Get employees in Poland – what does it cost?

Employees in Poland

After setting up a business in Poland you will probabely – sooner or later – look for employees in Poland. The first question while engaging your new stuff is pretty obvious: how much does it cost?

The system of taxes and social insurance in Poland in such a way that public contributions are paid both by the employer and by the employee. That is why you have to differentiate three different figures while talking about salary of your future employees in Poland.

Net salary

This is exactly the amount that your employee will get on his or her bank account at the end of the month. It is also obviously the most important figure for his financial assessment of the work conditions offered to him by your company. Other benefits, even if more and more common and appreciated on the labor market in Poland, have still relatively little impact on the way Polish employees estimates their job offers. The net salary amount, however, doesn’t convey much information to you as the employer. You have to concentrate on the two other values.

Gross salary

The amount put into the contract of employment is gross salary. Again, it is not the cost of employment (although many employees misunderstand it in this way) that your company will have to deal with. It contains:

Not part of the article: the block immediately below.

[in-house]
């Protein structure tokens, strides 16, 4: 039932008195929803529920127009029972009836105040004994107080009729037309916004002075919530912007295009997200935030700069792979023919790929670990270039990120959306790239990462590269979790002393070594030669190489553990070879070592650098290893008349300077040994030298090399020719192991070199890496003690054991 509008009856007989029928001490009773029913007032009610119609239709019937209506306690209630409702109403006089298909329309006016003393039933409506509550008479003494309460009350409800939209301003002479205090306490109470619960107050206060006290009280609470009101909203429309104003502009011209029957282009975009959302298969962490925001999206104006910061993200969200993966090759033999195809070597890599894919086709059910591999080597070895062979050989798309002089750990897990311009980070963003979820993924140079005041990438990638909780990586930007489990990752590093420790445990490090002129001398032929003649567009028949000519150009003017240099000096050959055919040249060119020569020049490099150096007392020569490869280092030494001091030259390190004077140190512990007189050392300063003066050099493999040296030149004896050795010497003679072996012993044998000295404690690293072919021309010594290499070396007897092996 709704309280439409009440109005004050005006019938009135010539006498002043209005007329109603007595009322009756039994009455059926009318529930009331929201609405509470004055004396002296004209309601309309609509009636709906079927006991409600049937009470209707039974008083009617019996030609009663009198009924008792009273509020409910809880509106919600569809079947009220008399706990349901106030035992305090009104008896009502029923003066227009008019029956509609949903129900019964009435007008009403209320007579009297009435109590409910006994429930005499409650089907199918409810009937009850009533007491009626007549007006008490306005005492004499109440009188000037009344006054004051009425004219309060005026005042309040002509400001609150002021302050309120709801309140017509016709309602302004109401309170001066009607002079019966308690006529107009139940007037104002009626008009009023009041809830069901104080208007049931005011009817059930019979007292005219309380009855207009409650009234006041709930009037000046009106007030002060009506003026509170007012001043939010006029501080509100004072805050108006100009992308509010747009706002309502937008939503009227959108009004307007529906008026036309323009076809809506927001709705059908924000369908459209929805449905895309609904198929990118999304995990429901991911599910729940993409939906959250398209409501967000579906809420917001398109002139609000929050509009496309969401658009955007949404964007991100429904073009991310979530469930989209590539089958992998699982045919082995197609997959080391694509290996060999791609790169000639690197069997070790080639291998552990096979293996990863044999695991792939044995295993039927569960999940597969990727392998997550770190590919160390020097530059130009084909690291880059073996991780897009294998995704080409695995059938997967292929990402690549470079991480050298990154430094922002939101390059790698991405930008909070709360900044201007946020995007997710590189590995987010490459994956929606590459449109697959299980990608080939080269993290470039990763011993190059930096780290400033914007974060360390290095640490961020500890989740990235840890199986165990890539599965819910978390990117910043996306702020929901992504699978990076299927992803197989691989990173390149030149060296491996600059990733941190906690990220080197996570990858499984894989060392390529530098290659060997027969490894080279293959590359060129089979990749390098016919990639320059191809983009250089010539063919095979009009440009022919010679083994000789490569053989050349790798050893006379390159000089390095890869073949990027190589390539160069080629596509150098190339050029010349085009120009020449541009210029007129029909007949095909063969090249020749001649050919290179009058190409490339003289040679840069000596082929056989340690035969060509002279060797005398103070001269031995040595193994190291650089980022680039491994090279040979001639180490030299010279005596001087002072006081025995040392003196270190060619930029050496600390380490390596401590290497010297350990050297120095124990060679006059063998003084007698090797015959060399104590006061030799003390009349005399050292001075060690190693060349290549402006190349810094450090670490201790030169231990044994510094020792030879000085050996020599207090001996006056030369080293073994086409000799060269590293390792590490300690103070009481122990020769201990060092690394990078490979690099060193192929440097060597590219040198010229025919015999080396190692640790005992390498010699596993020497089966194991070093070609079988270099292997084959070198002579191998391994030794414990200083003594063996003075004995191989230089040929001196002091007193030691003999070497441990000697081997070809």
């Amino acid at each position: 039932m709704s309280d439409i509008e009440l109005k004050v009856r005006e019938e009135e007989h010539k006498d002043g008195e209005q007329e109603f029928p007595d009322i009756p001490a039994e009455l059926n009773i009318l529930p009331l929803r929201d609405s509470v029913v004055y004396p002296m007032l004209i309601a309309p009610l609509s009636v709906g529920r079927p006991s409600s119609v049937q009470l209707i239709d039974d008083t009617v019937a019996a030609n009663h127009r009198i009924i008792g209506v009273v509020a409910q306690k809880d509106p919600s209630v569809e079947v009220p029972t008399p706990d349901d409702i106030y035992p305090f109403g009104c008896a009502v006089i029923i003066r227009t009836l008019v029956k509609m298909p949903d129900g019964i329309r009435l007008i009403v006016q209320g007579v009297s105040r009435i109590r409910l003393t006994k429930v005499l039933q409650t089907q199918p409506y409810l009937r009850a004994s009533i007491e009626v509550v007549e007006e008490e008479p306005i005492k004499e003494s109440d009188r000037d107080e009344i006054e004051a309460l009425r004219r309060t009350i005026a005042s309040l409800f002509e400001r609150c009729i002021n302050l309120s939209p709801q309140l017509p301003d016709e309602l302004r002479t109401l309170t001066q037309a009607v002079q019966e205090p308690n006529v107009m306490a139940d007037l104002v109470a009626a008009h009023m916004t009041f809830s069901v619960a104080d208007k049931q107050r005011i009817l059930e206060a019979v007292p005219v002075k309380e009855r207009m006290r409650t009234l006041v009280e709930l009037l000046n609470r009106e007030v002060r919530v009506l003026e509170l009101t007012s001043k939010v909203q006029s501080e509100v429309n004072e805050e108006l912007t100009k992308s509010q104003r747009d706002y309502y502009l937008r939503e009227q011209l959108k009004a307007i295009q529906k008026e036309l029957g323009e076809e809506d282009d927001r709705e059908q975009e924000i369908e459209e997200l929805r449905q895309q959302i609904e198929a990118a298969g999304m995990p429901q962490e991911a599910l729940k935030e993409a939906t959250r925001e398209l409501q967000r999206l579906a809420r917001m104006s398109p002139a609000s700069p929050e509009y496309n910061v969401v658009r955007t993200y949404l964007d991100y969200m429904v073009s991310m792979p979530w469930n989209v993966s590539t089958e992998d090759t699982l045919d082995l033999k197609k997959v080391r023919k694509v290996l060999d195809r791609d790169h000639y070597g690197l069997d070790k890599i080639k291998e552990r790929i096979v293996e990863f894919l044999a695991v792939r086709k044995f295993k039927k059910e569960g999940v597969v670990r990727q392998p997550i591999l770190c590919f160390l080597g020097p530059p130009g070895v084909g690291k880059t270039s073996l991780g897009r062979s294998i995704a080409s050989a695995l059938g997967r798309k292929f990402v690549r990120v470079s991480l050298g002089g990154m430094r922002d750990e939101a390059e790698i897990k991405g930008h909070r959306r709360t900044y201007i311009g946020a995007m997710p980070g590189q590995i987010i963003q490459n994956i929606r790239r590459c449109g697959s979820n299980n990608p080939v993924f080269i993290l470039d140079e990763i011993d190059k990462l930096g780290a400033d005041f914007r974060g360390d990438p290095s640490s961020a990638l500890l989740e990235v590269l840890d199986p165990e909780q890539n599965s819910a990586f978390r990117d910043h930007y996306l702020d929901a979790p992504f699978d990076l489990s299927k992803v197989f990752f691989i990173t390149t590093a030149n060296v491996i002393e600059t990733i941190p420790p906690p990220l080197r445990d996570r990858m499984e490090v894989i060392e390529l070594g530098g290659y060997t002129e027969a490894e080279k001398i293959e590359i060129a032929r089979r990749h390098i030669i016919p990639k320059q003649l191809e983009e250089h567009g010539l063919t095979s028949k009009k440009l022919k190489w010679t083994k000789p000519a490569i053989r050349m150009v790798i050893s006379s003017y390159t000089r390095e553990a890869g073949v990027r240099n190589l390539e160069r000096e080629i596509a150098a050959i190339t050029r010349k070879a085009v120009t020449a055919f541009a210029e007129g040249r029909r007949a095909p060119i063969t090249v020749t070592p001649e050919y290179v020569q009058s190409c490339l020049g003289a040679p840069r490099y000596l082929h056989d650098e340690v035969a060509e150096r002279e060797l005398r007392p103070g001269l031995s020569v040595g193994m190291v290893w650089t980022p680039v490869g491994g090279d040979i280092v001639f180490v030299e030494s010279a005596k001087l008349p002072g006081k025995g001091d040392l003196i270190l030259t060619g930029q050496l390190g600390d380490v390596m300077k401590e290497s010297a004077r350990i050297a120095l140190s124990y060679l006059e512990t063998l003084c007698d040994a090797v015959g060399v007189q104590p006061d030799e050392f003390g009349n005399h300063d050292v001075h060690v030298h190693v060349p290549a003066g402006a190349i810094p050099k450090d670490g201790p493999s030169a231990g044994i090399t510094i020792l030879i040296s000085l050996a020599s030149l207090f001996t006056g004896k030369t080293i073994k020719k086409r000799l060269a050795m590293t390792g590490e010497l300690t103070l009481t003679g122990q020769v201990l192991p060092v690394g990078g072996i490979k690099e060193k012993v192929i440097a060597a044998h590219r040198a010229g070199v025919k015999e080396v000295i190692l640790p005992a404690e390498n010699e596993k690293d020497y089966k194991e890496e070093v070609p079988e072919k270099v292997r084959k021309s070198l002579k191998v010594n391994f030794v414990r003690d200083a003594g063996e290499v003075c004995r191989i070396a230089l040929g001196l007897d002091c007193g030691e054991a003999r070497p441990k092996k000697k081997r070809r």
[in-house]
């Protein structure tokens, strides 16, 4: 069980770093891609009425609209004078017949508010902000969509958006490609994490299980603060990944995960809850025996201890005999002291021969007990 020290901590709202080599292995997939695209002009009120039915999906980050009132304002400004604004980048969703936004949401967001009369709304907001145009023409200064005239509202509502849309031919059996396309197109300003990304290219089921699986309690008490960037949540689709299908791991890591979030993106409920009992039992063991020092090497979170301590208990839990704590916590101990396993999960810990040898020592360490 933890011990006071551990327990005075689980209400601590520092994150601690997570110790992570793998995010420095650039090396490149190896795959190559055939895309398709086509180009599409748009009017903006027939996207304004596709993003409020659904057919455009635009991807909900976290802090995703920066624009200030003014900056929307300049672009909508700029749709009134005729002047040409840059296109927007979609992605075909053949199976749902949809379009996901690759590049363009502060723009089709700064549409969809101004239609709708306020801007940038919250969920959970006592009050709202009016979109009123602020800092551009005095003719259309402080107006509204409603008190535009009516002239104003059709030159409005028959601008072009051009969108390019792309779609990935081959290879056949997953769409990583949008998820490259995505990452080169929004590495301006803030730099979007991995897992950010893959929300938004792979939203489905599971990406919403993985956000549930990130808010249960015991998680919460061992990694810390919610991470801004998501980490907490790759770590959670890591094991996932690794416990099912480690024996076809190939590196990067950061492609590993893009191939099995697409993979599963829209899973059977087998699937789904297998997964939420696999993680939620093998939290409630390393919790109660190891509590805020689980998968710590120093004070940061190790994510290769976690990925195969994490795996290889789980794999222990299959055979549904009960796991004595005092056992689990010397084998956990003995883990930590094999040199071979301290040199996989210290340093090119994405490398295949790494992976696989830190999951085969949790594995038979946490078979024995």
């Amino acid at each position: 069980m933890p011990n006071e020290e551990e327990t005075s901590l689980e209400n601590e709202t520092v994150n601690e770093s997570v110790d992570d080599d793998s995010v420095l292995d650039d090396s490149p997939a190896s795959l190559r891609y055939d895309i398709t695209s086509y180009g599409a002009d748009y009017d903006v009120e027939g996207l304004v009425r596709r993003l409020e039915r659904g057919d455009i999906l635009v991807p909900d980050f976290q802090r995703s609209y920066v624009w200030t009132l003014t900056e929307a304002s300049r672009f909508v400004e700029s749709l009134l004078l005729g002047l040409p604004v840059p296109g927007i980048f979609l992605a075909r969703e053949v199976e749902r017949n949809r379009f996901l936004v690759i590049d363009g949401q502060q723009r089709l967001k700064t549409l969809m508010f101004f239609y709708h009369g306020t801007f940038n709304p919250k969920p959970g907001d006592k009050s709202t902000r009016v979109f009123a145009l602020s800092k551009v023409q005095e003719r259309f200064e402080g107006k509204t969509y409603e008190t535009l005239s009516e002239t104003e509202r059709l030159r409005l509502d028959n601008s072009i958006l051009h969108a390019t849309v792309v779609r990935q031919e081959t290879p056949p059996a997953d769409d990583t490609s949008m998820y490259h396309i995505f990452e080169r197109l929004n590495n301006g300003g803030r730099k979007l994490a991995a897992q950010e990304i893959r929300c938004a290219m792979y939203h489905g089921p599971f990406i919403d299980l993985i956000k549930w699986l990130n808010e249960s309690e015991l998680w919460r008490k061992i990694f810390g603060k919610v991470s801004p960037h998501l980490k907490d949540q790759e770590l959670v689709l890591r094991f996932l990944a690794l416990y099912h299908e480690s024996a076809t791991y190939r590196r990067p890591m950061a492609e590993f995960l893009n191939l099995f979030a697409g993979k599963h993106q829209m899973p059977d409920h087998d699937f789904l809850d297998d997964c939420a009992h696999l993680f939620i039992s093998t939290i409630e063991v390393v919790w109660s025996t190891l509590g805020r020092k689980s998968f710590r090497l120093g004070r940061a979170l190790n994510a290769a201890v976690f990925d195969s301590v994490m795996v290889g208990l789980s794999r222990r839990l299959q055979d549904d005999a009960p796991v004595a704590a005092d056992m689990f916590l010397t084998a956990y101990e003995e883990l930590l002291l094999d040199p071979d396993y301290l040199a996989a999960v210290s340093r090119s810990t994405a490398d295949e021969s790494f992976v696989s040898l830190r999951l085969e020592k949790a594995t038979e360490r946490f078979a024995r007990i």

• the employee’s net salary
  • all contributions for social insurance paid by the employee as well as
  • income tax on the salary (PIT = personal income tax)

This figure is mostly used in statistics, official papers, public discussions as well as (usually) in negotiations between the employer and the employees in Poland. No wonder, it stands halfway between the employee-oriented “net salary” and the employer-oriented “salary cost”.

Salary cost

Most important for each manager that plans to increase his team is the salary cost. It consists of the gross salary (mentioned above) plus the social insurance contributions that are to be paid by the company itself. This “employer’s ZUS” is some 20% of the gross salary, so you can calculate the salary cost for the company by rule of thumb as 120% of the gross salary put into the employment contract.

Here are the gross salary and the salary cost calculated for four different net salaries, so that you can get the picture:

  1. Net salary: 1355,69 pln, gross salary: 1850,00 pln (this is the minimum wage in Poland in 2016), salary cost: 2231,29 pln
  2. Net salary: 2000,00 pln, gross salary: 2774,96 pln, salary cost: 3346,88 pln
  3. Net salary: 3500,00 pln, gross salary: 4928,46 pln, salary cost: 5944,21 pln
  4. Net salary: 5000,00 pln, gross salary: 7080,65 pln, salary cost: 8539,97 pln